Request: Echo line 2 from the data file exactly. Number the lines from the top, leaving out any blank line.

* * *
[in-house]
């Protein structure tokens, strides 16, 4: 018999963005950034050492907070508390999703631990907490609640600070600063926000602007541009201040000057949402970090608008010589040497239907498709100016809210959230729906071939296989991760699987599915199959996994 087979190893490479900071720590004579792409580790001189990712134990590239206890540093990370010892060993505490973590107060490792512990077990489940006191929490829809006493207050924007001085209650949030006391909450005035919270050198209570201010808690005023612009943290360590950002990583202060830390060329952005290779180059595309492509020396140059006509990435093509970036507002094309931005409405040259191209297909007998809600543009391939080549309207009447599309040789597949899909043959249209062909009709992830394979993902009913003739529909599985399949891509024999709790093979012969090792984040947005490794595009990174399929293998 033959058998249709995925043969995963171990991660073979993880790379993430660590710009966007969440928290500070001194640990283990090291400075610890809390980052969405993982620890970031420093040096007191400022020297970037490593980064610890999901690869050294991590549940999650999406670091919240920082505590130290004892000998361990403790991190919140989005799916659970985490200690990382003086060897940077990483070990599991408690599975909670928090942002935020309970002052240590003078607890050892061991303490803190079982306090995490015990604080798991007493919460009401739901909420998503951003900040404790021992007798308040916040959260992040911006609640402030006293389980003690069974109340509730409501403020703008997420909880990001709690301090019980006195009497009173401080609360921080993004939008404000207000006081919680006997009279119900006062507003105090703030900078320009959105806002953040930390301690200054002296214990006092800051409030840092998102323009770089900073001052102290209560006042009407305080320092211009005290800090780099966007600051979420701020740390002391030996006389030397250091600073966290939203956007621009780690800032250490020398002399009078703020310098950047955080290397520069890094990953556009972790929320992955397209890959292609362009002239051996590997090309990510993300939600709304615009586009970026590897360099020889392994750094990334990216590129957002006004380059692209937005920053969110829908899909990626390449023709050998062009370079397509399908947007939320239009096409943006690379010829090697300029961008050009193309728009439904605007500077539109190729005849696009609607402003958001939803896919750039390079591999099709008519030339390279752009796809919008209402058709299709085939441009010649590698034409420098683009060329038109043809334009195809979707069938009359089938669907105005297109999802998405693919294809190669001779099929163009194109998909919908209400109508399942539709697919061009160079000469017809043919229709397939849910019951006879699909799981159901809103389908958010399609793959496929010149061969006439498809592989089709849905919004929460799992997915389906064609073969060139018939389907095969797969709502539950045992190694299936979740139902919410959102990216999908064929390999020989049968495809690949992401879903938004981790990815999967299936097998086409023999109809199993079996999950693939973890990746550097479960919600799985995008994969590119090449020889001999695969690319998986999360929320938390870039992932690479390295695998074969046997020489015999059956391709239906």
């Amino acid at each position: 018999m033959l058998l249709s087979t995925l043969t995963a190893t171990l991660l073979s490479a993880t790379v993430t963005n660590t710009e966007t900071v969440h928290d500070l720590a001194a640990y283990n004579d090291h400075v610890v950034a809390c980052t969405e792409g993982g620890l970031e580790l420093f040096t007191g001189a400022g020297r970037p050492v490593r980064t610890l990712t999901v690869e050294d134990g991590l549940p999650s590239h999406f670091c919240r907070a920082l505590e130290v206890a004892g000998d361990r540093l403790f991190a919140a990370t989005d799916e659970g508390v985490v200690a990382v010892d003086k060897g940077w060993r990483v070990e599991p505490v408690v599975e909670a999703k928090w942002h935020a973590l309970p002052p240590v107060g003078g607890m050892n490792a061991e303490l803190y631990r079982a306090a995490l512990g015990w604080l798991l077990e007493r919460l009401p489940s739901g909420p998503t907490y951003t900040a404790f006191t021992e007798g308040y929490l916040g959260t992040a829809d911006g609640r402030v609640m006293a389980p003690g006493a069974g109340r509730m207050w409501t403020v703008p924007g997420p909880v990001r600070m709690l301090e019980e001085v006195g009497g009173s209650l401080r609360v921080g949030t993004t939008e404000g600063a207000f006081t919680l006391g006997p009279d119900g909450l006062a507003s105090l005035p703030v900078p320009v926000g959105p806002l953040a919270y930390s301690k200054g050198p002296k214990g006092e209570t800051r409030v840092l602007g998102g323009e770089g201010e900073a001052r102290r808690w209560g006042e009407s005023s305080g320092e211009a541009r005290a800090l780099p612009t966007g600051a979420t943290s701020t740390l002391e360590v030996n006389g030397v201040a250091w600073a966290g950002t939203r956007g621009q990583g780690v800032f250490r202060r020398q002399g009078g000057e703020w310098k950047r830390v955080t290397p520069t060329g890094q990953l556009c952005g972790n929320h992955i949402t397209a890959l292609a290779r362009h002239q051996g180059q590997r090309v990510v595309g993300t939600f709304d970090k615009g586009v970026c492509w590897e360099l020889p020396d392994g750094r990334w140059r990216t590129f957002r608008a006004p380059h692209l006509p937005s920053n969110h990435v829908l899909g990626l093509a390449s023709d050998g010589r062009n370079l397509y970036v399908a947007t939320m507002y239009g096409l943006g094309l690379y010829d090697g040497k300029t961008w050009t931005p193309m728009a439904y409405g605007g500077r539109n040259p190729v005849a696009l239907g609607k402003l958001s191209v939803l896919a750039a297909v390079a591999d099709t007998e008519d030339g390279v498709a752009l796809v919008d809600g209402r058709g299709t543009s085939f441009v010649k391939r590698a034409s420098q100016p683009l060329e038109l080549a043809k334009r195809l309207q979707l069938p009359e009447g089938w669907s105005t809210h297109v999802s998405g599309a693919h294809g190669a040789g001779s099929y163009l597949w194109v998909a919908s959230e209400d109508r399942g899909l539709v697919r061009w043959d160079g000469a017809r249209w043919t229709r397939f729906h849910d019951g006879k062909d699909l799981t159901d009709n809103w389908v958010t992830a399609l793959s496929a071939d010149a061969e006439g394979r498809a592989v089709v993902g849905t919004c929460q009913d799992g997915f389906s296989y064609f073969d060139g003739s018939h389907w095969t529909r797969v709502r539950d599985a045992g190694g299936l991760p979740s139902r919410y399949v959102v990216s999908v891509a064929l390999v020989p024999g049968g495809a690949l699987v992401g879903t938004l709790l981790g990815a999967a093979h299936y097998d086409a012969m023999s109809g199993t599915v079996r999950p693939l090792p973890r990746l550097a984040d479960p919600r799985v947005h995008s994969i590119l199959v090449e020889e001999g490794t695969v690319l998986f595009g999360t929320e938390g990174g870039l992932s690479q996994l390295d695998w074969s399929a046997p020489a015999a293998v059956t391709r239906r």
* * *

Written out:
């Protein structure tokens, strides 16, 4: 018999963005950034050492907070508390999703631990907490609640600070600063926000602007541009201040000057949402970090608008010589040497239907498709100016809210959230729906071939296989991760699987599915199959996994 087979190893490479900071720590004579792409580790001189990712134990590239206890540093990370010892060993505490973590107060490792512990077990489940006191929490829809006493207050924007001085209650949030006391909450005035919270050198209570201010808690005023612009943290360590950002990583202060830390060329952005290779180059595309492509020396140059006509990435093509970036507002094309931005409405040259191209297909007998809600543009391939080549309207009447599309040789597949899909043959249209062909009709992830394979993902009913003739529909599985399949891509024999709790093979012969090792984040947005490794595009990174399929293998 033959058998249709995925043969995963171990991660073979993880790379993430660590710009966007969440928290500070001194640990283990090291400075610890809390980052969405993982620890970031420093040096007191400022020297970037490593980064610890999901690869050294991590549940999650999406670091919240920082505590130290004892000998361990403790991190919140989005799916659970985490200690990382003086060897940077990483070990599991408690599975909670928090942002935020309970002052240590003078607890050892061991303490803190079982306090995490015990604080798991007493919460009401739901909420998503951003900040404790021992007798308040916040959260992040911006609640402030006293389980003690069974109340509730409501403020703008997420909880990001709690301090019980006195009497009173401080609360921080993004939008404000207000006081919680006997009279119900006062507003105090703030900078320009959105806002953040930390301690200054002296214990006092800051409030840092998102323009770089900073001052102290209560006042009407305080320092211009005290800090780099966007600051979420701020740390002391030996006389030397250091600073966290939203956007621009780690800032250490020398002399009078703020310098950047955080290397520069890094990953556009972790929320992955397209890959292609362009002239051996590997090309990510993300939600709304615009586009970026590897360099020889392994750094990334990216590129957002006004380059692209937005920053969110829908899909990626390449023709050998062009370079397509399908947007939320239009096409943006690379010829090697300029961008050009193309728009439904605007500077539109190729005849696009609607402003958001939803896919750039390079591999099709008519030339390279752009796809919008209402058709299709085939441009010649590698034409420098683009060329038109043809334009195809979707069938009359089938669907105005297109999802998405693919294809190669001779099929163009194109998909919908209400109508399942539709697919061009160079000469017809043919229709397939849910019951006879699909799981159901809103389908958010399609793959496929010149061969006439498809592989089709849905919004929460799992997915389906064609073969060139018939389907095969797969709502539950045992190694299936979740139902919410959102990216999908064929390999020989049968495809690949992401879903938004981790990815999967299936097998086409023999109809199993079996999950693939973890990746550097479960919600799985995008994969590119090449020889001999695969690319998986999360929320938390870039992932690479390295695998074969046997020489015999059956391709239906």